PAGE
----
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FairVote for years has documented the broken nature of the current Electoral College system, including presidential candidates in general elections focusing solely on a dwindling number of winner-take-all swing states and partisans bending electoral rules to try to win those states. Now it's getting worse, with Republican leaders newly in charge of Pennsylvania backing a plan that likely would give a majority of that state's 2012 electoral votes to a candidate who lost the state's popular vote -- just as North Carolina Democrats nearly did in 2001.
- Posted: August 8, 2011
- Categories: National Popular Vote, Fair Voting/Proportional Representation, Home
California Governor Jerry Brown today signed the National Popular Vote plan for president. Five years after FairVote joined with other reformers to launch the effort, it is halfway to enactment. It is law in states representing 49% of the electoral votes necessary to govern the next presidential election.
On July 13th, Rhode Island Governor Lincoln Chafee signed H 6176 into law. Introduced on May 19th with the backing of FairVote Rhode Island, the bill passed the state Senate 35-2 and House 70-0. It establishes a voter choice study commission charged with studying ranked choice voting (RCV, or "instant runoff voting) and other options designed to increase voter participation and accountability, uphold majority rule and produce fiscal savings. The commission will issue a report by January 2012. A report by a similar commission in Colorado in 2007 led to a 2008 law allowing all localities to use RCV.
Rhode Island has a history of electing candidates with only plurality support, including the 2010 governor's race won with 36%. RCV would avoid "spoiler" dynamics in such election.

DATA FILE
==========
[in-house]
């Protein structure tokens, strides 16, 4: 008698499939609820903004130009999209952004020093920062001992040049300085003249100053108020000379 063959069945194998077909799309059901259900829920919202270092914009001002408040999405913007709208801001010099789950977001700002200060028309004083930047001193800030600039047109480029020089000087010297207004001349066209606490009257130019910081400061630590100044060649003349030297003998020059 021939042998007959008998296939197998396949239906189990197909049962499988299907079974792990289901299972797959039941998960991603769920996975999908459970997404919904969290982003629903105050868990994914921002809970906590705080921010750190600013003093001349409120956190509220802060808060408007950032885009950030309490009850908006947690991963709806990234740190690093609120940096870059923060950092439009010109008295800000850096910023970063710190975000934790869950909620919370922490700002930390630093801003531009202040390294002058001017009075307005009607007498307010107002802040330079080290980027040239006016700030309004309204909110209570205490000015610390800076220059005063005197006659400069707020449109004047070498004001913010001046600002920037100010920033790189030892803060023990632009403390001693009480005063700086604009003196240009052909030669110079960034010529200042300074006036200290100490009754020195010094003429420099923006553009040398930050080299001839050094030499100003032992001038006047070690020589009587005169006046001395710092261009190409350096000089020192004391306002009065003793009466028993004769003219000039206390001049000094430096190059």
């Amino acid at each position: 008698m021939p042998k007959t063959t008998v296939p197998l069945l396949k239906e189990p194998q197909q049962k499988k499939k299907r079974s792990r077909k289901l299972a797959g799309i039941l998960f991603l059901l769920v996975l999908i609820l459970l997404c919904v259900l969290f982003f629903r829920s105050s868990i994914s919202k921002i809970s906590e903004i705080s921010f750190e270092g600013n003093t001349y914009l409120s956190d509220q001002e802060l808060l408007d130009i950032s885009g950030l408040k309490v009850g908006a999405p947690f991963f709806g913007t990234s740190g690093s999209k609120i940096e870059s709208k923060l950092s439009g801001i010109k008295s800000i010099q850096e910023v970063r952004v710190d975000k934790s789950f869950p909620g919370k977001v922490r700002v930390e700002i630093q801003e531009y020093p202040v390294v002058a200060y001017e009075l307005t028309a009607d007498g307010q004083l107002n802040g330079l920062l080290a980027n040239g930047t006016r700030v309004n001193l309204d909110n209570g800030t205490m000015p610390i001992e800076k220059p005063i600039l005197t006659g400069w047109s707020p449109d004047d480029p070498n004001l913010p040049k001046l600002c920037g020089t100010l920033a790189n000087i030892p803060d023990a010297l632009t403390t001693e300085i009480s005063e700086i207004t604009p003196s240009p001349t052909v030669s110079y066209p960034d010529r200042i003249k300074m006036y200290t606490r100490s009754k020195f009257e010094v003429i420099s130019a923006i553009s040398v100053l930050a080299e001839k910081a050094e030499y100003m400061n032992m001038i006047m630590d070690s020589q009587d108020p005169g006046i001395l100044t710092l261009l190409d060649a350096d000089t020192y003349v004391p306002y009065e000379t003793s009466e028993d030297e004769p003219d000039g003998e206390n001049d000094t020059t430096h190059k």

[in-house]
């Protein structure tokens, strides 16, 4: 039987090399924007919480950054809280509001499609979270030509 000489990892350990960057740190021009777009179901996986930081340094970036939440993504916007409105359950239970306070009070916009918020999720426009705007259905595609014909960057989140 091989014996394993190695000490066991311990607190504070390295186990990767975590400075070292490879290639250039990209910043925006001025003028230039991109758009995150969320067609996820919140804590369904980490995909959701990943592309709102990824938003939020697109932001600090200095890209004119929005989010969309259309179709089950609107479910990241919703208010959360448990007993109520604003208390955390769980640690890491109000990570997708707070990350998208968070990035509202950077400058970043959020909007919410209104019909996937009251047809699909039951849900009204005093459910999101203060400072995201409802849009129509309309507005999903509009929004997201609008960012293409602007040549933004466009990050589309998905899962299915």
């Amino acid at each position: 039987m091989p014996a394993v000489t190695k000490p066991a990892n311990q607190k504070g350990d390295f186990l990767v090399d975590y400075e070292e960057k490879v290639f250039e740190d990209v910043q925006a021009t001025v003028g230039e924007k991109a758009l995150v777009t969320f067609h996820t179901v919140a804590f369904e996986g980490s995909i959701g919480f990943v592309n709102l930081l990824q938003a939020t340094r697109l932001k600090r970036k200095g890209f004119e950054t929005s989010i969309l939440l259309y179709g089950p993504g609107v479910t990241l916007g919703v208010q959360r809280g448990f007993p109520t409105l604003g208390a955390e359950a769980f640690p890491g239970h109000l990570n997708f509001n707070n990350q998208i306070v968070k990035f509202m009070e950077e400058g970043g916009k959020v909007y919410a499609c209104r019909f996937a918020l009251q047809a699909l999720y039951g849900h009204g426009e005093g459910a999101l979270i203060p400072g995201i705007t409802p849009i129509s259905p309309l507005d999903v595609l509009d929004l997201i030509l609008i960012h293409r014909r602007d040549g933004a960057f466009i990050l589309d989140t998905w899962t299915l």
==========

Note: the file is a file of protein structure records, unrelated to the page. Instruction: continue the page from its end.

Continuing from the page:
On July 14, the California State Senate voted 23-15 in favor of the National Popular Vote bill. Last month it passed the California State Assembly by 51-21 margin and now goes to Governor Jerry Brown for approval. With his signature, California will become the eighth state (joined by DC) to enact the National Popular Vote plan.
The process of redistricting is highly partisan and often comes at the expense of voters. FairVote has developed a number of new resources regarding redistricting, including:
- Glossary - An A to Z guide to terms and definitions
- Litigation - A summary of ongoing lawsuits to redistricting plans and procedures throughout the country
- Reform Legislation - A report on proposed laws in all fifty states to improve redistricting processes
- Resource List - A guide and review of the best redistricting resources from around the web
- News - A compilation of tweets to news stories and opinion by state
- Alternative Approaches - Drawings of proposed "super districts" for all states used for proportional voting systems
- Additional Links - FairVote also contributes to Endgerrymandering.com and tweets current redistricting news
- Posted: June 16, 2011
- Categories: Ranked Choice Voting
The Academy of Motion Picture Arts and Sciences, which has a long history of using innovative voting methods to select the winners of its annual Academy Awards, recently announced some changes in the way nominations for the sought-after Best Picture award will be determined. The organization announced Tuesday that, beginning next year, a modified system similar to choice voting will be used to select Best Picture nominees.
California's tradition of pace-setting changes in the United States bodes well for reformers. Instant runoff voting (IRV, ranked choice voting) gained more validation in the Bay Area, with a definitive federal court ruling unanimously upholding its legality in San Francisco and a broadly supported "Champion of Democracy" event in in Oakland. The National Popular Vote plan for president earned an easy win in the Assembly and should reach Gov. Jerry Brown's desk this year. The legislature also advanced sensible changes to increase secure access to voting.
Vermont's governor Peter Shumlin on April 22 will sign the National Popular Vote plan (NPV) for president, making his state the 8th state (counting Washington, D.C.) to enter this interstate agreement designed to guarantee that the candidate who wins the most votes in all 50 states and DC will become president.
In all 50 states, elected officials at some level of government are feverishly engaged in the remarkable exercise of choosing their voters before their voters choose them. Nearly every U.S. House map and the great majority of state legislative maps will be redrawn by partisans, usually with the goal of protecting incumbents, helping friends and hurting political enemies.